Grumbles: The Novel

Not long ago I had the good fortune of being invited to read at a guest speaker series. There I met the incredibly talented author, Karen Faris. Karen has a wonderfully playful imagination, and her stories are delightfully entertaining. Case in point, Karen recently sent me this little ditty which had me giggling, and I thought I should share it with you. It involves the characters that the Grimm Report regularly covers, as well as characters from her book Grumbles: The Novel. After reading her story here you may want to take a look at her recent release Grumbles: The Novel, Book One: Take A Pill. Enjoy.

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Karen Faris, author of Grumbles the Novel has just filed a missing character report at Central Plot Station. Faris says that the heroine of her Grumbles the Novel trilogy was last seen heading for The Grimm Report.  When asked why her character would follow two children into the woods, Faris just shrugged, muttering incoherently about sugar coated prose and drinking the purple Kool-aid before finally saying, “She just doesn’t get it,” says Faris, “it’s like jumping from the pot into the frying pan. She wants more poetic prose. I don’t know how to get through to her that in the modern age, no one reads that stuff, especially in the original.  Everything’s an excerpt. A facsimile of the real thing.”

When Intrepid Grimm Reporter Loosey Goosey finally caught up to Pettie Grumbles, the MIA character was found wandering around with the Gingerbread man and sucking on a an all-day lollipop from the Witch’s house.  “Look,” Pettie said putting an arm around the Gingerbread man and gazing at him with bedroom eyes as she ran a finger along the icing sugar buttons of his jacket, “I don’t know how it is here, but in my story, all I get are vitamins and real food, nothing, absolutely nothing is sugar coated. Is it too much to ask that a frog will be a prince?  And don’t get me started on working conditions.  You try living in a trilogy.  After three books, all I I want is a shorter story and to sleep for a hundred years.”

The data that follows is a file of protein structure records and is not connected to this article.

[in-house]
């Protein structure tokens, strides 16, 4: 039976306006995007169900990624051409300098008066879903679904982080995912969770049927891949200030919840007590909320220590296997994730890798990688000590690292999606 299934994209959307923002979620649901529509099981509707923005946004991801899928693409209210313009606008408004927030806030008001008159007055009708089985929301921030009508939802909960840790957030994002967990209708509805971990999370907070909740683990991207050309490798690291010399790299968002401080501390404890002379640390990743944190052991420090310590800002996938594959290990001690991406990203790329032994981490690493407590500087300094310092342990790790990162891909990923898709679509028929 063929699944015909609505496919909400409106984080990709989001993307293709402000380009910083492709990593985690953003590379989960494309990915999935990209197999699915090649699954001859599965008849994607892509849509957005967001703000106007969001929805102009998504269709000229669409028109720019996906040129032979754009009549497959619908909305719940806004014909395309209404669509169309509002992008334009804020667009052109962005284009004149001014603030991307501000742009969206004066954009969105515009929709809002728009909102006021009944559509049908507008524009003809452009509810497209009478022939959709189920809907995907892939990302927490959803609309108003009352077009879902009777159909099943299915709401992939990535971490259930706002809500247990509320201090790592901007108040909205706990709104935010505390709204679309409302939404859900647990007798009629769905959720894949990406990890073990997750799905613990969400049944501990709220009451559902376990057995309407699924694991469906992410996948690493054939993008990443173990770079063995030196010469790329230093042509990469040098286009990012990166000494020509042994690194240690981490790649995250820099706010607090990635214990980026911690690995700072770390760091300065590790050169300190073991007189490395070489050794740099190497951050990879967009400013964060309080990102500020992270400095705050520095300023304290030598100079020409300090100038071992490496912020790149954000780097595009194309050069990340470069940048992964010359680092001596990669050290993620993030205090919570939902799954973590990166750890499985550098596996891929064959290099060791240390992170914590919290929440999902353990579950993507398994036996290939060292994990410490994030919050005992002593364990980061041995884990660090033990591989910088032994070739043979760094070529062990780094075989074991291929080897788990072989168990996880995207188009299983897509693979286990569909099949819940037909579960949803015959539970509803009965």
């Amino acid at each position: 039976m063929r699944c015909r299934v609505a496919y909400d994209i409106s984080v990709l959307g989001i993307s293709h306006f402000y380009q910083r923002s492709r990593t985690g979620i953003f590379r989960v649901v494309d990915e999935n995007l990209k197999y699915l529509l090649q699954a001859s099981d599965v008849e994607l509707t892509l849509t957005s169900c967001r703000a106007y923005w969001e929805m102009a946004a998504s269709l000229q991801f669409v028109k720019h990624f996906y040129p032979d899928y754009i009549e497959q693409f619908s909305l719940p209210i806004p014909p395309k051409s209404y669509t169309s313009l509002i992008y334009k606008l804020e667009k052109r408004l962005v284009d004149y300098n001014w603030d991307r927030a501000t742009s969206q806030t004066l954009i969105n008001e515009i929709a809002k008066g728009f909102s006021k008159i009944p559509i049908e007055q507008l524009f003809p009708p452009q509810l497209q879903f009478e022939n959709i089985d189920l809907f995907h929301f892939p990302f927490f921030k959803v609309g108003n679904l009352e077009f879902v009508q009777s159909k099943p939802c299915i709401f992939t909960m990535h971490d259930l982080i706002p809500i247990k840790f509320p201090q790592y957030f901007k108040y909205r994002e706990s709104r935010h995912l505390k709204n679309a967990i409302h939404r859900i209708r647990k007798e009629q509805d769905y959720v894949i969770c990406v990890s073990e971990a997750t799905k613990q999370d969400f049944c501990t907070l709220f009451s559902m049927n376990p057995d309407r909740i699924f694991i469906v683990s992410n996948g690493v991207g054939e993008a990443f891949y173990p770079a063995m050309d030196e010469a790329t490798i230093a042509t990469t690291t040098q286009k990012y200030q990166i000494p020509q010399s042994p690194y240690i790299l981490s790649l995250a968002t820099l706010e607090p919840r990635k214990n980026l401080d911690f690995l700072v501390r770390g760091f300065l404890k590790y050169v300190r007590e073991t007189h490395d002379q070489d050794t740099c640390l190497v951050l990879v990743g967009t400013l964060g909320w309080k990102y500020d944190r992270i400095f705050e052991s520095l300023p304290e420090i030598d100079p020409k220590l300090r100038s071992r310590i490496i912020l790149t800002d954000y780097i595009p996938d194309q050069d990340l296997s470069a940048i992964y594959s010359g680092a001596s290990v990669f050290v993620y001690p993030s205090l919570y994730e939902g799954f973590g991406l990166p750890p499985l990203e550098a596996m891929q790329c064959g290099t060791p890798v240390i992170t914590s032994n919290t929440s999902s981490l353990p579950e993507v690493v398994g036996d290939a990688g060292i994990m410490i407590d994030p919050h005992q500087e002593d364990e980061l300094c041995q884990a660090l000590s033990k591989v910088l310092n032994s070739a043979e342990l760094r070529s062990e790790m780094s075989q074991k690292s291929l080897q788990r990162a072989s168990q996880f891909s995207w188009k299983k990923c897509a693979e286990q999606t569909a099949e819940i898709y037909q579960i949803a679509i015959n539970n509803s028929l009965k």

Twenty-four hours later, news continued to break as reports of Grumbles defection hit the Amazon wire and characters across the storyboard started bolting.  The Ice Queen was seen ditching her horse drawn sleigh for a motorcycle and a bikini.  “Hey, I’m going to where she’s from.  72 and sunny? If that’s the weather in Canada, that’s where I’m headed!  I kind of think that evil Weatherman is hot!” she said with a flirtatious lick of her lips and a twirl of a bottle of baby lotion.

Shortly after the Ice Queen’s defection to Canada, Faris was found sobbing over her computer.  “It’s not so much about the climate change and how evil The Weatherman is but now he’s going to have a woman by his side with ice in her heart to help him rule.  All I tried to do was create compassionate characters who cared about real world issues,” complained Faris.  “If this is what I’m going to get for my troubles, then I might as well give up writing fiction and return to politics where nothing really matters anyway.”

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